Recently, I was watching Indian Matchmaking, a show on Netflix. Which, as the name suggests, is about finding a life-partner for Indians living in the country and abroad.
If you have watched it, you know that it plays a lot on stereotypes and gender roles. For instance, women looking for husband have to settle for things they don't want, and 'compromise' (a word used around a thousand times in the show).
At the middle of it all is matchmaker Sima Taparia, who asks people what their preferences are and then immediately starts judging them for that.
Anyway, the person I want to talk about is Aparna Shewakramani, one of the women looking for a her perfect match on the show.
Aparna is a 34-year-old lawyer based out of Houston, US. She loves travelling, hates cooking and is very ambitious. Basically, Aparna is a self-made woman with her priorities in place.
This is what people don't like.
They hate Aparna as they think she is rude, cold and basically a 'bitch'.
Because she says things like:
I personally don't find any problem with this at all. She wants space, she doesn't want to be connected with her husband 24*7, she is making it clear before marriage.
What's wrong with this? We don't see our friends all the time, we don't see our parents all the time and while the relationship of a married couple is very different, it doesn't come with the obligation of always being together.
And you have to understand where her ideas come from. She is a self-made woman, raised by a single mother, Jotika, who was forced to marry very young. Naturally things didn't work out between the couple; so she took a divorce and came to the US with her daughters.
She raised them to be self-reliant, and after all these years when Aparna has achieved it, it doesn't seem fair that she is being asked to give it all up.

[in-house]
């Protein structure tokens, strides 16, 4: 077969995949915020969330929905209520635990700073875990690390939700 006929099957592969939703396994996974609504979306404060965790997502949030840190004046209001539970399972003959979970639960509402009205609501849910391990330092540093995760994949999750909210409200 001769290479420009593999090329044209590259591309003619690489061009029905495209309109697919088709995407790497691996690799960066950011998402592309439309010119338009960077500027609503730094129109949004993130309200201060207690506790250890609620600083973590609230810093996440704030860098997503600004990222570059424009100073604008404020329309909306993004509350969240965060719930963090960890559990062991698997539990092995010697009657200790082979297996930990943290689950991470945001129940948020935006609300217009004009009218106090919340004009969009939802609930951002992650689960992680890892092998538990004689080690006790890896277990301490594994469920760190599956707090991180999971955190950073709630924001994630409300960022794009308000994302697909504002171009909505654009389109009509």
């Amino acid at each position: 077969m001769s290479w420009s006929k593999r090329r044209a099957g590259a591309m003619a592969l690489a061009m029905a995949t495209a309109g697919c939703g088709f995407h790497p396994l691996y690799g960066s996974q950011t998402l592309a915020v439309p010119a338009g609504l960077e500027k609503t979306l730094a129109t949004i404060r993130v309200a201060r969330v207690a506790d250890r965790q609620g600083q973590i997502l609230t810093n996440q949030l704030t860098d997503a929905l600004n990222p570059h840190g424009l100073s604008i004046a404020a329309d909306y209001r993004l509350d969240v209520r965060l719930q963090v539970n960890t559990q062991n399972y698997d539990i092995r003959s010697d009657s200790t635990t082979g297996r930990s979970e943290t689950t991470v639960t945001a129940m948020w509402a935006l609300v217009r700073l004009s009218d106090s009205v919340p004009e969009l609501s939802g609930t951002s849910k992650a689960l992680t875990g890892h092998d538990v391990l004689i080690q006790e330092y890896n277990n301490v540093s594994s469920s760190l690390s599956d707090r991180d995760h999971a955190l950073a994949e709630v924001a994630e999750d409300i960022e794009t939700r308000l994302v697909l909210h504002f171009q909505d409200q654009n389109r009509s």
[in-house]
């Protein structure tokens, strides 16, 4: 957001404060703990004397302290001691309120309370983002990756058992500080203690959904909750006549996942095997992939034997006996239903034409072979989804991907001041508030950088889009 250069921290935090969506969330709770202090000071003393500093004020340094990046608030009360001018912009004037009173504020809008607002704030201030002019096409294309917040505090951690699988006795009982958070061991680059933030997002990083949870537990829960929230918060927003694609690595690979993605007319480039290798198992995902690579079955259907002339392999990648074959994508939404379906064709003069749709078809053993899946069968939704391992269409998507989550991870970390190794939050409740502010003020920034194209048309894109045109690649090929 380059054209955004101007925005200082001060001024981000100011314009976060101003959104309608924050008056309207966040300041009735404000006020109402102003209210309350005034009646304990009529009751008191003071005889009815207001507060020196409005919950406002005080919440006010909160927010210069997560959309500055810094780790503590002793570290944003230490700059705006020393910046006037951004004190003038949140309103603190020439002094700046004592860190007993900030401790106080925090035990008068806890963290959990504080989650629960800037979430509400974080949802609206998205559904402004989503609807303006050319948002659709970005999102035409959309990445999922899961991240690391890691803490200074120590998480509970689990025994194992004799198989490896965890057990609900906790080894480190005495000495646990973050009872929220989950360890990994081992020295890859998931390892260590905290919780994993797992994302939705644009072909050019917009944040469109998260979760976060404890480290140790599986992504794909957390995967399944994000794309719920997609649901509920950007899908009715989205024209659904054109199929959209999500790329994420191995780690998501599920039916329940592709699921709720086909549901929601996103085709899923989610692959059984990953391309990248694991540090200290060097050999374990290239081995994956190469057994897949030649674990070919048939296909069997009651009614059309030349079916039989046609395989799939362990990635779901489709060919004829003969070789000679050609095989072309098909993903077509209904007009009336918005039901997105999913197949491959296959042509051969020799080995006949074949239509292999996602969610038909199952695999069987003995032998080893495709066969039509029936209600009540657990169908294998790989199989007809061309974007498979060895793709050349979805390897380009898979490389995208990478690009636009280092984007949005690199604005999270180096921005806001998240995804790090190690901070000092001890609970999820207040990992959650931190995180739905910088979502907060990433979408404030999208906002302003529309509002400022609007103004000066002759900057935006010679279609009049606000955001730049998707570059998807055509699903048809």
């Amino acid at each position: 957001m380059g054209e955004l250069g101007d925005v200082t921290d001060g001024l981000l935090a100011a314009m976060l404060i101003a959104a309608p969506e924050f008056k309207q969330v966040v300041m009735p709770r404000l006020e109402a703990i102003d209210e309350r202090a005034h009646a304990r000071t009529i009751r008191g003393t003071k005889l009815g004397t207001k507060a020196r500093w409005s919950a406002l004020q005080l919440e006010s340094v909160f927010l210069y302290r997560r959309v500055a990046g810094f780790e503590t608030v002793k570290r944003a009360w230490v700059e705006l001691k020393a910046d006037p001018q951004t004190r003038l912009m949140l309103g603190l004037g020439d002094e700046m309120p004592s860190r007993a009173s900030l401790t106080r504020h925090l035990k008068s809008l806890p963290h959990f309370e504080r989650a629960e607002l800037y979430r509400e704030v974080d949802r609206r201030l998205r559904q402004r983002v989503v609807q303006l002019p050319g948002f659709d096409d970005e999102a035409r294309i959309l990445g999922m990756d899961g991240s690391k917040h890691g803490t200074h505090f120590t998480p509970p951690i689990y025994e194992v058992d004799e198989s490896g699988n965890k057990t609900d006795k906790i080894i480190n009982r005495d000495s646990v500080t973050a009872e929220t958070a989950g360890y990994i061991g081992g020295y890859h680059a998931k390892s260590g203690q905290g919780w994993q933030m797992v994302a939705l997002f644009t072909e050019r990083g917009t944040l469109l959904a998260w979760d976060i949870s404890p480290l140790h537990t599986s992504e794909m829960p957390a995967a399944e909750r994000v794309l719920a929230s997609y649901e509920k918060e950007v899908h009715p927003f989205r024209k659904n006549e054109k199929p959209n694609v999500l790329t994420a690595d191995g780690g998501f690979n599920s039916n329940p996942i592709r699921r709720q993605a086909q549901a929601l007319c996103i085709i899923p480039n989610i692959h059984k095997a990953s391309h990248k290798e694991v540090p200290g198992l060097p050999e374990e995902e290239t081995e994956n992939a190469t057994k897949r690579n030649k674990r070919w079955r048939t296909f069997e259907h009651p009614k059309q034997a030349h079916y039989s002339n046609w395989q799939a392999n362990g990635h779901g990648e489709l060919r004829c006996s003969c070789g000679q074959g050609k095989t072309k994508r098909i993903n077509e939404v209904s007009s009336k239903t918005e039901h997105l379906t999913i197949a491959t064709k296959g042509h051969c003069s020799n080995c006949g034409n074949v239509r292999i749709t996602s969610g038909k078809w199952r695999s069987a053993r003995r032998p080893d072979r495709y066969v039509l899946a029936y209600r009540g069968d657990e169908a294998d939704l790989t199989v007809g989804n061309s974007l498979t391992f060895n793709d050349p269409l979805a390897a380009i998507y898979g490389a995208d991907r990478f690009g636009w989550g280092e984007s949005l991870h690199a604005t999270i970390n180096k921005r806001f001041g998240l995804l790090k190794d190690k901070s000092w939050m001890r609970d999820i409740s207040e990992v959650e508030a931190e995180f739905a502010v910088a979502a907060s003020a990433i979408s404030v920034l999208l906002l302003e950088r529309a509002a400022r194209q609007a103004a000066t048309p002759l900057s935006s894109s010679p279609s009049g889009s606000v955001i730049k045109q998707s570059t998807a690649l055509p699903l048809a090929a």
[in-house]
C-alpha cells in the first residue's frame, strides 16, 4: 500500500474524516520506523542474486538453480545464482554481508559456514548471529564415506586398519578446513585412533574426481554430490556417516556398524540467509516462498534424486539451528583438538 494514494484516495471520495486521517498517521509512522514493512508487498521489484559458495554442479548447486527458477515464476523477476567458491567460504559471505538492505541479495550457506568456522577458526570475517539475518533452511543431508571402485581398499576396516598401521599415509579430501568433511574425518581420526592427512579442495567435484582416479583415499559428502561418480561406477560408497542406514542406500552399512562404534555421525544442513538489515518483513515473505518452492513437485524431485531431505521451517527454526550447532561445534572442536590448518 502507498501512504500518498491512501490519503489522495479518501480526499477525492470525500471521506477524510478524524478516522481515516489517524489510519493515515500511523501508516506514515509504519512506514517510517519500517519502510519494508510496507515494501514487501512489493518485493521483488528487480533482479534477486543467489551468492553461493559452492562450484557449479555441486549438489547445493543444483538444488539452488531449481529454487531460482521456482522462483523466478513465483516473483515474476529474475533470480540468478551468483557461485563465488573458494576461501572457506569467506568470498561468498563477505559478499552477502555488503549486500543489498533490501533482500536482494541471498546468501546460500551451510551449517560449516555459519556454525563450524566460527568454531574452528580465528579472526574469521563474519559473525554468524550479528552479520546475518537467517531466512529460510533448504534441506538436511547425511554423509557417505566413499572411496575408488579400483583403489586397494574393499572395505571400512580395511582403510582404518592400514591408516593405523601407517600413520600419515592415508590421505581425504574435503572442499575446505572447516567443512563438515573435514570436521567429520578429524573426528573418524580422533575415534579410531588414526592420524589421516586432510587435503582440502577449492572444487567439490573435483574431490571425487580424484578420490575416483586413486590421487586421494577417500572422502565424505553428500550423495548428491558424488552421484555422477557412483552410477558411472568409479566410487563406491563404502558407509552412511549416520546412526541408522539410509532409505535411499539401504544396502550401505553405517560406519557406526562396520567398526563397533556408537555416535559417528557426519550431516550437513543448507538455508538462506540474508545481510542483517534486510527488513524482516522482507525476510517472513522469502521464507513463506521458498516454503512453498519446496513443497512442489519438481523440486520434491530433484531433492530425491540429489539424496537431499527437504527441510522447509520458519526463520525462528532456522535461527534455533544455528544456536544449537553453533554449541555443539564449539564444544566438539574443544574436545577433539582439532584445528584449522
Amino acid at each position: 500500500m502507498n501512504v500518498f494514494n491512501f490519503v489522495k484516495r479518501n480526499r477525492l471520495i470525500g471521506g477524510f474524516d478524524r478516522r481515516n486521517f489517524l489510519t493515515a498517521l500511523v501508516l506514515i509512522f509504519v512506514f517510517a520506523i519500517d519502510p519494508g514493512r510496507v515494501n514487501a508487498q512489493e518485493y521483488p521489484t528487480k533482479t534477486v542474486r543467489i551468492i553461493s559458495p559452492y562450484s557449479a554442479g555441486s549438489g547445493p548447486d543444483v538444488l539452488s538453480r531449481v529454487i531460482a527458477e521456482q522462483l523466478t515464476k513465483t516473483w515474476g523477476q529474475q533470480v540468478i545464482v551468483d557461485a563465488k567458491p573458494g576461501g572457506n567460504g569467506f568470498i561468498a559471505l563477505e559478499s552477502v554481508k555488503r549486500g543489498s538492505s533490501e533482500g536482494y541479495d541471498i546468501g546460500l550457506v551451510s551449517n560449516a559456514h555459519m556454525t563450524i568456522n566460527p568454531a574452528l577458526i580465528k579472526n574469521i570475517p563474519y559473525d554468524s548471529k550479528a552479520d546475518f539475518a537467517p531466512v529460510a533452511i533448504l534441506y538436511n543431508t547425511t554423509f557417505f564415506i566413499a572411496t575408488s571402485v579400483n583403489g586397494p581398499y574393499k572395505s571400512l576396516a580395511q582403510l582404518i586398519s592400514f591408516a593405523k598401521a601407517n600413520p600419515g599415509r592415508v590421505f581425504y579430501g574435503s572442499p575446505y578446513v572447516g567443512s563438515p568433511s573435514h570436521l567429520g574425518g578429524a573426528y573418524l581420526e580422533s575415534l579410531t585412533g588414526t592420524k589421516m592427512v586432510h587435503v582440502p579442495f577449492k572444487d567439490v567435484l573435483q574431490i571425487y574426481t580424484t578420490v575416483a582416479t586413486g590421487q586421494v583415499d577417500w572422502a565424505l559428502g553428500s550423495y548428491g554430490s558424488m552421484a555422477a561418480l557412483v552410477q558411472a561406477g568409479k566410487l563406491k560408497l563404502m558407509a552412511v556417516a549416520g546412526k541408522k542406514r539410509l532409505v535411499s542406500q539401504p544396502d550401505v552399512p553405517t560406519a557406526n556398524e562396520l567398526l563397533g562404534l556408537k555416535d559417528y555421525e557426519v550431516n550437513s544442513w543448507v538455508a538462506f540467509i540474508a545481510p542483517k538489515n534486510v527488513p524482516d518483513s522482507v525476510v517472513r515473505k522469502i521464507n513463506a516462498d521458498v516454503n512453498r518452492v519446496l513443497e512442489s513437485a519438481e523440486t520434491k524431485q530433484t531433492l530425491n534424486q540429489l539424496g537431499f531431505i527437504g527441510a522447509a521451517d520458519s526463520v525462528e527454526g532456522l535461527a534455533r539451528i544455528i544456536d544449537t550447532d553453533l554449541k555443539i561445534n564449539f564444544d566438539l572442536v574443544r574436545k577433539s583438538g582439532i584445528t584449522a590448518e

She has worked very hard, studied from a good college, become a lawyer, invested a lot of time, money and energy into her career and it is totally understandable why she would also want her partner to be focused and ambitious.
People also don't like the fact that Aparna is very blatant about her likes and dislikes. For instance:
So what if she doesn't like sports? She never says my partner should not do it. She just says it's not FOR ME.
And from what I figured, Aparna is respectful towards people in her life, even if they aren't a part if it anymore.
She is easy-going.
And she knows what she wants.
But I figure that the internet and I are not on the same page (wouldn't be the first time).
I don’t think I’ve ever hated a person as much I as i hate aparna from indian matchmaking?? Like she’s truly the worst ??— tamanna 🌹 ☄️ #ACAB (@24tamanna24) July 18, 2020
The most astonishing part about Indian Matchmaking is the fact that it's been 34 years and nobody has given Aparna a reality check yet.— Gabbbar (@GabbbarSingh) July 19, 2020
Aparna is the most hate-able person fr... the conversations she has on her dates give me second-hand embarrassment like... girl, are you TRYING to get rejected?!? 🤦♀️ #IndianMatchmaking pic.twitter.com/6PsJl9Iglq— RELEASE MOVE YA HIPS PLS (@All_Up_In_Vogue) July 20, 2020
So I’m 20 minutes into #IndianMatchmaking and omg I can’t stand Aparna omg— ravina (@Ravs_Shah) July 20, 2020
To be completely honest here, if I went on a date with her, there are some things about her that even I wouldn't have been the biggest fan of.
But that doesn't make her a person who should be hated. Plus, 1. That has to do a lot with my likes and dislikes and 2. no one is perfect. So, why are people so rude to her?
Thankfully, there are some responses in her support too.
Indian matchmaking portrays Aparna is such a negative light by calling her stubborn and picky just because she's confident, gets work done and knows what she wants— mirika 🌈🌻😡 (@mirigramster) July 19, 2020
The agenda is for women to be subservient and conform to patriarchal norms.— ✌🏽 (@brxwnpowerpuff) July 19, 2020
Aparna isn't getting love from this show because she actively opposes their ridiculous notion that women must always sacrifice parts of themselves for marriage so men can thrive. #IndianMatchmaking pic.twitter.com/RVxqM1PG6U
At one point in the show, a guy refuses to meet Aparna after their first date.
And she says (I am paraphrasing here): It's okay. One can or cannot like me, that's fine. But that's their problem, not mine. I like myself.
So you see? She respects others' opinions as much as she respects her own. And she doesn't want ANYONE to take it personally; which is comepletely fair.
She repeatedly says her dates were all nice but they were not on the same page, she criticises the matchmaker when she needs to be (thank God, someone does) but also credits her for the efforts, she is mature enough to accept that her career doesn't make her happy and she is generally a very mannered woman.